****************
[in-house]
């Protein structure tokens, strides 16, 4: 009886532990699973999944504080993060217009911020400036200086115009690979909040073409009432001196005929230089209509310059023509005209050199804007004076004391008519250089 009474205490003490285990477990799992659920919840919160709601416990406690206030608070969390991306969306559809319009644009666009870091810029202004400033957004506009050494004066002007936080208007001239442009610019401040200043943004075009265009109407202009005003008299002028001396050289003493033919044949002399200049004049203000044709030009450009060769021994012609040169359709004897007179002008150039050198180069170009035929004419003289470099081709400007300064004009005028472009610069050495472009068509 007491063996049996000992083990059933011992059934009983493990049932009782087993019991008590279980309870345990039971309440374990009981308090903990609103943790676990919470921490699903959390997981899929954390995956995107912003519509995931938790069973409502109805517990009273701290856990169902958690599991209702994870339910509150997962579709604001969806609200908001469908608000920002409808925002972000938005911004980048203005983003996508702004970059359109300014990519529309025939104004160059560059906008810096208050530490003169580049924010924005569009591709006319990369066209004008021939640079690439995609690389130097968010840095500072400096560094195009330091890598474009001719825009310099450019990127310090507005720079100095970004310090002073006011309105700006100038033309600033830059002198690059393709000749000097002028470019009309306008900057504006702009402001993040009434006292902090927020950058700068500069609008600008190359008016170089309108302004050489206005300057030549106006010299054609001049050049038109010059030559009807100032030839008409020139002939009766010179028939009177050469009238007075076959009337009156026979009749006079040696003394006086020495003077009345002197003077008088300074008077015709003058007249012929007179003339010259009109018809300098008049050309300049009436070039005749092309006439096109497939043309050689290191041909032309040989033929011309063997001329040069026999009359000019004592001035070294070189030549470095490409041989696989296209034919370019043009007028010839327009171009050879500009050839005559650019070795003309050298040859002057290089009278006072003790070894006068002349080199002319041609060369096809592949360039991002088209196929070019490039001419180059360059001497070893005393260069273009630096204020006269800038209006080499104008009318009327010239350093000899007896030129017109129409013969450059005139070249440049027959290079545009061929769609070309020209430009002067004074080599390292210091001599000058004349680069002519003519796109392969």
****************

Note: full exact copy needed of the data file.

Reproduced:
[in-house]
């Protein structure tokens, strides 16, 4: 009886532990699973999944504080993060217009911020400036200086115009690979909040073409009432001196005929230089209509310059023509005209050199804007004076004391008519250089 009474205490003490285990477990799992659920919840919160709601416990406690206030608070969390991306969306559809319009644009666009870091810029202004400033957004506009050494004066002007936080208007001239442009610019401040200043943004075009265009109407202009005003008299002028001396050289003493033919044949002399200049004049203000044709030009450009060769021994012609040169359709004897007179002008150039050198180069170009035929004419003289470099081709400007300064004009005028472009610069050495472009068509 007491063996049996000992083990059933011992059934009983493990049932009782087993019991008590279980309870345990039971309440374990009981308090903990609103943790676990919470921490699903959390997981899929954390995956995107912003519509995931938790069973409502109805517990009273701290856990169902958690599991209702994870339910509150997962579709604001969806609200908001469908608000920002409808925002972000938005911004980048203005983003996508702004970059359109300014990519529309025939104004160059560059906008810096208050530490003169580049924010924005569009591709006319990369066209004008021939640079690439995609690389130097968010840095500072400096560094195009330091890598474009001719825009310099450019990127310090507005720079100095970004310090002073006011309105700006100038033309600033830059002198690059393709000749000097002028470019009309306008900057504006702009402001993040009434006292902090927020950058700068500069609008600008190359008016170089309108302004050489206005300057030549106006010299054609001049050049038109010059030559009807100032030839008409020139002939009766010179028939009177050469009238007075076959009337009156026979009749006079040696003394006086020495003077009345002197003077008088300074008077015709003058007249012929007179003339010259009109018809300098008049050309300049009436070039005749092309006439096109497939043309050689290191041909032309040989033929011309063997001329040069026999009359000019004592001035070294070189030549470095490409041989696989296209034919370019043009007028010839327009171009050879500009050839005559650019070795003309050298040859002057290089009278006072003790070894006068002349080199002319041609060369096809592949360039991002088209196929070019490039001419180059360059001497070893005393260069273009630096204020006269800038209006080499104008009318009327010239350093000899007896030129017109129409013969450059005139070249440049027959290079545009061929769609070309020209430009002067004074080599390292210091001599000058004349680069002519003519796109392969």